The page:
1712 Kingsmouth Fire Edit
In the autumn of 1712, a great fire ravaged Kingsmouth and destroyed many of the township's buildings. The flames spread quickly - explosively - throughout the harbour and up to town.
A year before the fire, a stranger had broken into Solomon Priest's old house and tried to steal confidential Illuminati files. He was caught and dragged out of town screaming insults and curses against the Illuminati and its members. This stranger was an unknown element; the secret organisation had taken no chances and decided to keep an eye on him for a while.
After his eviction from Kingsmouth, Illuminati agents had followed cautiously as he moved south from town to town along the coast, then towards the Spanish colonies. They eventually lost track of him and abandoned the pursuit.
When the arson investigators learned of this man they were already grasping at straws. He was as good a clue as any; like bloodhounds, they set out to recover the stranger's trial.
Sure enough, people in nearby colonies and townships told stories of a foul tempered and arrogant stranger by the name of Beaumont who had passed by a year before. He had told anyone who'd listen about the "bastards up in Kingsmouth who had banished me twice for no reason!" He had even promised that, some day, he would get his revenge.
The reference to being banished twice baffled the investigators. This fellow wasn't very old and few people had ever been thrown out of town. Yet, elder members of the secret society knew of a man called Beaumont who had been in Kingsmouth four decades past, a man who had shown an invasive interest in the Illuminati and their knowledge of the occult.
Clearly, there was more to this Beaumont than first met the eye. It suddenly became all the more imperative to find him.
It was only by chance that they did. Several weeks after the fire, one of the investigators who had tracked Beaumont in 1711 saw a man who resembled the elusive stranger among those clearing debris in the charred ruins. He made it look like he was helping, but closer observation gave him away. Beaumont was looking for something.
It seemed he had stayed in Kingsmouth after setting the town ablaze - after watching the destruction, suffering and chaos he had caused. In their midst, he had watched insolently as the investigators scurried from one cul-de-sac to another.
Only minutes after spotting him, several of the Illuminati's most powerful men hurried to apprehend him. This time he wouldn't be dragged out of town, but straight to the gallows.
But Beaumont slipped out of their hands once again. It was like he vanished into thin air; no one knew where he went. All their efforts had been in vain and the last laugh was his, not the Illuminati's. Weeks went by, but there was no trace of the stranger and eventually the town council had to give up the chase.
The dead would not be avenged, the unknown man would not be found, and eventually the memory of his name would be buried beneath the decades that went by since the great fire. However, it was not the last anyone heard of Beaumont, though more than a hundred years would pass before he resurfaced in Kingsmouth again.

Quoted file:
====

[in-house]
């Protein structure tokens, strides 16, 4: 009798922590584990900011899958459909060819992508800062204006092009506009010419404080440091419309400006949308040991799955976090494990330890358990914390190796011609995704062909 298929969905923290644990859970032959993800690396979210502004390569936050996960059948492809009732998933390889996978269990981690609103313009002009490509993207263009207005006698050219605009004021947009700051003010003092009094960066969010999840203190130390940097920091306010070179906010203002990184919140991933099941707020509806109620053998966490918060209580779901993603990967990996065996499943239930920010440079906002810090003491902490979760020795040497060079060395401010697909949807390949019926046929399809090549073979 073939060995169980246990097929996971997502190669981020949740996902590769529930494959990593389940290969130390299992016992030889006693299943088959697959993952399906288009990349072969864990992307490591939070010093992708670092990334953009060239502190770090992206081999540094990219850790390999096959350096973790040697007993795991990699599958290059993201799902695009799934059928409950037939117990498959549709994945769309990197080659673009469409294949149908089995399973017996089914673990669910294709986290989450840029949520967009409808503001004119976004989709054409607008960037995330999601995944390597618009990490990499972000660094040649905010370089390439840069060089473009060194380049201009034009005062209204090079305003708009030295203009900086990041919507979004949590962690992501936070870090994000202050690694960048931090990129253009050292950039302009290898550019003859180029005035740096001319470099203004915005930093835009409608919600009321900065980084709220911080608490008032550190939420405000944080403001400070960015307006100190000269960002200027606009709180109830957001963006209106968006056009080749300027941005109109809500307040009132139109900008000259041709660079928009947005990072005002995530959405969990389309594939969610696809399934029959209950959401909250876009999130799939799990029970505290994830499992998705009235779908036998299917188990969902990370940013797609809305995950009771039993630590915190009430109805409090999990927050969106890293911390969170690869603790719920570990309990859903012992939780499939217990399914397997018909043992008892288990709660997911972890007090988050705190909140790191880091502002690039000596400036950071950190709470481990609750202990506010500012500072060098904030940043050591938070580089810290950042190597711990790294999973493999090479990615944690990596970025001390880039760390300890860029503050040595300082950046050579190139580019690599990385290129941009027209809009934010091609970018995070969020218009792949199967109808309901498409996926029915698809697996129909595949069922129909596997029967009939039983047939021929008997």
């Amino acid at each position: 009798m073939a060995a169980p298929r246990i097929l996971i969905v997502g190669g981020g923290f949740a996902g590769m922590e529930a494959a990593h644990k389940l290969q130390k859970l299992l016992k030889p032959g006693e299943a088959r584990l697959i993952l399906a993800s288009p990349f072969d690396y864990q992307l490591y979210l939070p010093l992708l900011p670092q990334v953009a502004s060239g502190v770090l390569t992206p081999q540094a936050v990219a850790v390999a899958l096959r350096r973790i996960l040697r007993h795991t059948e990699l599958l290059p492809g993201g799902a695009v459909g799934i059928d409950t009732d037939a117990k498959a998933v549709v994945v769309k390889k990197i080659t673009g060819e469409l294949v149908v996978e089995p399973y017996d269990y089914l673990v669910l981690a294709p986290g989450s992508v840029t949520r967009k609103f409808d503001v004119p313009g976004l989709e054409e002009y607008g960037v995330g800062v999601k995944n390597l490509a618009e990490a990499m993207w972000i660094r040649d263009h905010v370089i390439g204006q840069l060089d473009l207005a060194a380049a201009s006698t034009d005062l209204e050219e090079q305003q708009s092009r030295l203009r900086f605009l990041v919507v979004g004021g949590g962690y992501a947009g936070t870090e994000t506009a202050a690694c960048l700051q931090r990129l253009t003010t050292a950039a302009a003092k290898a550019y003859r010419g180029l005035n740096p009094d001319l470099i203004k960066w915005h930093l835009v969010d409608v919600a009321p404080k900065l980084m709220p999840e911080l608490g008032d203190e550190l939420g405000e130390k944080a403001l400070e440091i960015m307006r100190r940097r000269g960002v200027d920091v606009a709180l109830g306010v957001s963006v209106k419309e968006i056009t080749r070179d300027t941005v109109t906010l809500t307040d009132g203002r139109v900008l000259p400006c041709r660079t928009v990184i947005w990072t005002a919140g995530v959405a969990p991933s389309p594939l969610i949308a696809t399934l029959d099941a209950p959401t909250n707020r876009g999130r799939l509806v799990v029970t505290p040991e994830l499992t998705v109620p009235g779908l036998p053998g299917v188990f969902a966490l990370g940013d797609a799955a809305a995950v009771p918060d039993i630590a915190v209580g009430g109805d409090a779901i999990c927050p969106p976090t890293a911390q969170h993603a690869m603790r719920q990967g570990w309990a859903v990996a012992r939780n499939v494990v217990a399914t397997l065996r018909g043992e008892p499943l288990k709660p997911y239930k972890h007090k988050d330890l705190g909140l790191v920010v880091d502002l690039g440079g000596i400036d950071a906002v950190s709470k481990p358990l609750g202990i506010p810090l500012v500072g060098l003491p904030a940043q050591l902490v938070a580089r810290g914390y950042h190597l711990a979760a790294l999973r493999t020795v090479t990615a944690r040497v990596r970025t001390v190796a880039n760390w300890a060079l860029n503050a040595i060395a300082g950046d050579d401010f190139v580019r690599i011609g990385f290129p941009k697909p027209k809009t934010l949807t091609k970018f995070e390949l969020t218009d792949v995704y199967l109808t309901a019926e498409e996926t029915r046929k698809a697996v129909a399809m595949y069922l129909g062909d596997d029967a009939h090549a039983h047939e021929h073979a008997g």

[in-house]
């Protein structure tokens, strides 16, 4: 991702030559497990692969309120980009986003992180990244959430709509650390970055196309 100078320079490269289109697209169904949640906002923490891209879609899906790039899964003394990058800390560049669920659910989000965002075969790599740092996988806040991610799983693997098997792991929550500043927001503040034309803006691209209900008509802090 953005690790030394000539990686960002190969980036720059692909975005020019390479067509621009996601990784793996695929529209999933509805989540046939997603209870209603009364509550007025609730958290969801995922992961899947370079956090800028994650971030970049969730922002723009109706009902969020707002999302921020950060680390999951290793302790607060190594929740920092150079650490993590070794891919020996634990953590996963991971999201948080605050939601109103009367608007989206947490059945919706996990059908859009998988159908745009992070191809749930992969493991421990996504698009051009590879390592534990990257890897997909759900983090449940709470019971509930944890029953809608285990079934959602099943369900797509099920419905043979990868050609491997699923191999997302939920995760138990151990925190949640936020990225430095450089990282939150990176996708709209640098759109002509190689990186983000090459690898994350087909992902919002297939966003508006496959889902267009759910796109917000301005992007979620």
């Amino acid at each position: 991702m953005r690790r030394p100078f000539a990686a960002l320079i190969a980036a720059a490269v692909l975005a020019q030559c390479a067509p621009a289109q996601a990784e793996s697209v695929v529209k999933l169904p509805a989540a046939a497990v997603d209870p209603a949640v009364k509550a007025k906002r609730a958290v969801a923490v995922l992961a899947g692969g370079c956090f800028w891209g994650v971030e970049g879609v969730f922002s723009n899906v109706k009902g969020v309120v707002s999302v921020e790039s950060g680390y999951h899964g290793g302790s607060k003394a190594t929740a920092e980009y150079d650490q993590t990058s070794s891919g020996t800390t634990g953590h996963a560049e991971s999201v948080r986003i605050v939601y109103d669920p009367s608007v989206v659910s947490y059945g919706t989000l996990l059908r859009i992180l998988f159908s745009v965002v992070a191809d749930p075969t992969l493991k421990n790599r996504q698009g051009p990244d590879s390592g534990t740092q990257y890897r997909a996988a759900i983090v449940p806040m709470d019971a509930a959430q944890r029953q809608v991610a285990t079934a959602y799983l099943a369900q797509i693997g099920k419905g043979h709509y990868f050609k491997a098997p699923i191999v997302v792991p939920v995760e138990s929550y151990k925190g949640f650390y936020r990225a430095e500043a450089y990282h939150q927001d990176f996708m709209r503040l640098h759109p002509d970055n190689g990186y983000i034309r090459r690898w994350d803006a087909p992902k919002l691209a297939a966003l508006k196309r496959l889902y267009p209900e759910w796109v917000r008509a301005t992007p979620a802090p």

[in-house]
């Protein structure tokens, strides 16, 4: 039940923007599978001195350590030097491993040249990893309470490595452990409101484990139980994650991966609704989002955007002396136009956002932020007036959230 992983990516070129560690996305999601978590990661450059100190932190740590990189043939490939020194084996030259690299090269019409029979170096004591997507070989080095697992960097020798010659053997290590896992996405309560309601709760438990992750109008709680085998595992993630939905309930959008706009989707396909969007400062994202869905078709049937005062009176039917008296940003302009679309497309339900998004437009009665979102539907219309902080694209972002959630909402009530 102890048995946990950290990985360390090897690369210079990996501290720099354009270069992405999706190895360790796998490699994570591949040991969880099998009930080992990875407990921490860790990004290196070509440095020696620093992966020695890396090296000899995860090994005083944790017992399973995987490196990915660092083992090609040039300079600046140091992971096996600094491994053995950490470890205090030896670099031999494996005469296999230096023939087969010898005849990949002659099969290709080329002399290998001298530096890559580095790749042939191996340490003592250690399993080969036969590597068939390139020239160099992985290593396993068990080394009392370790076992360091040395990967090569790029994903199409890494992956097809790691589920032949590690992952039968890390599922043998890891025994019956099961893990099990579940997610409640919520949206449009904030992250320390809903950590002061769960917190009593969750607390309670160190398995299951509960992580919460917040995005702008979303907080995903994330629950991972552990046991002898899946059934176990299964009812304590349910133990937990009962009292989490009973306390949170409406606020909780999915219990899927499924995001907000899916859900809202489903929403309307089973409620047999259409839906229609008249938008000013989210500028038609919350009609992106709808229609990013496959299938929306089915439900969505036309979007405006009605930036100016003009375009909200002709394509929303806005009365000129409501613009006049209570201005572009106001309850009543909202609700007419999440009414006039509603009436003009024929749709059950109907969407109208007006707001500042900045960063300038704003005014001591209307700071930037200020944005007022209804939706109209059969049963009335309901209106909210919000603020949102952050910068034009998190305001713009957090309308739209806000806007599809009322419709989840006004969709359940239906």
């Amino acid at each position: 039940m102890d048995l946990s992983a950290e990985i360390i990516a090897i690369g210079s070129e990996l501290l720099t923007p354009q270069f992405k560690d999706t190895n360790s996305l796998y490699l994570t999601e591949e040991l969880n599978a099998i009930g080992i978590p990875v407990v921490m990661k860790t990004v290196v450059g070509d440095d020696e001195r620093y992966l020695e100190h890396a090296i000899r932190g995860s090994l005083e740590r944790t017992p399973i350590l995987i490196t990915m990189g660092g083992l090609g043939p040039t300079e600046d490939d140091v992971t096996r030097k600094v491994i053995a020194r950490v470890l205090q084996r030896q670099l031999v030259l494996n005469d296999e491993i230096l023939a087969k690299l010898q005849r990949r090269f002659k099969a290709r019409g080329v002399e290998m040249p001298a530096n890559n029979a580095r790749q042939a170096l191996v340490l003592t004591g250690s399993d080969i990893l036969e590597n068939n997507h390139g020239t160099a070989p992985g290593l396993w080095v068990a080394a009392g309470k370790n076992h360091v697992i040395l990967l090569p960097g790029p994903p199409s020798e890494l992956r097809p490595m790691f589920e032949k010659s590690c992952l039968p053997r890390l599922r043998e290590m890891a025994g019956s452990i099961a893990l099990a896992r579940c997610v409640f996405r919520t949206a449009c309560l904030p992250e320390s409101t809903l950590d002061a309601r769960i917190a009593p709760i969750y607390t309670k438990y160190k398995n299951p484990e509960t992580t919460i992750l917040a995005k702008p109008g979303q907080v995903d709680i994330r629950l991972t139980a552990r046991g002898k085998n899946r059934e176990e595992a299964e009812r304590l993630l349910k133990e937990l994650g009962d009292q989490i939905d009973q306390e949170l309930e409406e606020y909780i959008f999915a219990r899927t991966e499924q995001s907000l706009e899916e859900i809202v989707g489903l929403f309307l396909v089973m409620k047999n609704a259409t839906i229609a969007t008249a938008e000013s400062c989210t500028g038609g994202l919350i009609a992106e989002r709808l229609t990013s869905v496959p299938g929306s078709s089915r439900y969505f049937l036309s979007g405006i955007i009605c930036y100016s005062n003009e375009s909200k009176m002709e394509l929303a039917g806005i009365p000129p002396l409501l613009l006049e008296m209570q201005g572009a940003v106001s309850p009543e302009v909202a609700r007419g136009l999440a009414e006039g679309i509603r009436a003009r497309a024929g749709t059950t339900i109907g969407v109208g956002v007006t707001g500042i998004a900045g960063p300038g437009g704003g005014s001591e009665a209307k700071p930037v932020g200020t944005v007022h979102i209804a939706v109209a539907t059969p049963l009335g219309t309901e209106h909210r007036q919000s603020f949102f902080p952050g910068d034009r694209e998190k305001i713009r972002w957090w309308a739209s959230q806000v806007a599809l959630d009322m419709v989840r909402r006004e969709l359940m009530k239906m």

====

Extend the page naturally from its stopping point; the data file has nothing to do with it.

At first, they were - as always - quick to blame the Templars, claiming their arch rivals were disgruntled by the power and influence the Illuminati had obtained on the new continent. The Templars reacted with outrage and denied any involvement.
For a while, tensions between the two organisations ran higher than normal. The Illuminati used both magical and conventional ways of searching for anything that could pin the blame on their nemesis, but no manner of investigation produced any solid evidence.
Next, they looked within, scrutinising every new adept or anyone who had caused them trouble in the recent past. After searching tediously through whatever archives and town records that remained, they finally found something.
But the normal citizens of Kingsmouth cared little for the tragedies of the Illuminati. Friends and family were dead, their homes were in ashes and everything they owned was gone from this world. The deceased weren't even put in holy ground, but buried near town, in a mass grave. Kingsmouth was completely unprepared for such a devastating event. The people screamed for justice and demanded it be meted out immediately. So long as someone - anyone - was punished, they could go on with their lives.
Eager to calm the angry mob, the town officials quickly found two harbour workers guilty of arson and hanged them from the gallows in the town square. They were not locals, they had no family and neither of them was particularly clever. Considered expendable, they were used as scapegoats.
While the public outcry was stifled by the conviction, the Illuminati covertly continued the investigation to find the real perpetrator.
All key structures, such as the church, the town hall, the tavern, the wharf and most of the housing, burnt to the ground or were severely damaged. On top of that, many men, women and children perished in the flames or from the thick, noxious smoke.
In the aftermath, several people claimed to have seen a man - maybe two - throw burning torches into a harbour warehouse, then flee the scene. Seconds later, the flames engulfed the docks and spread like wildfire.
The town council, and therefore the Illuminati, was convinced this was an attack aimed specifically at them. After all, Kingsmouth was a town built by and for the organisation, and the majority of the damaged buildings were either very important to the Illuminati or the personal property of its members. Archives of important documents - secret documents - were reduced to cinders and invaluable occult artifacts were lost forever.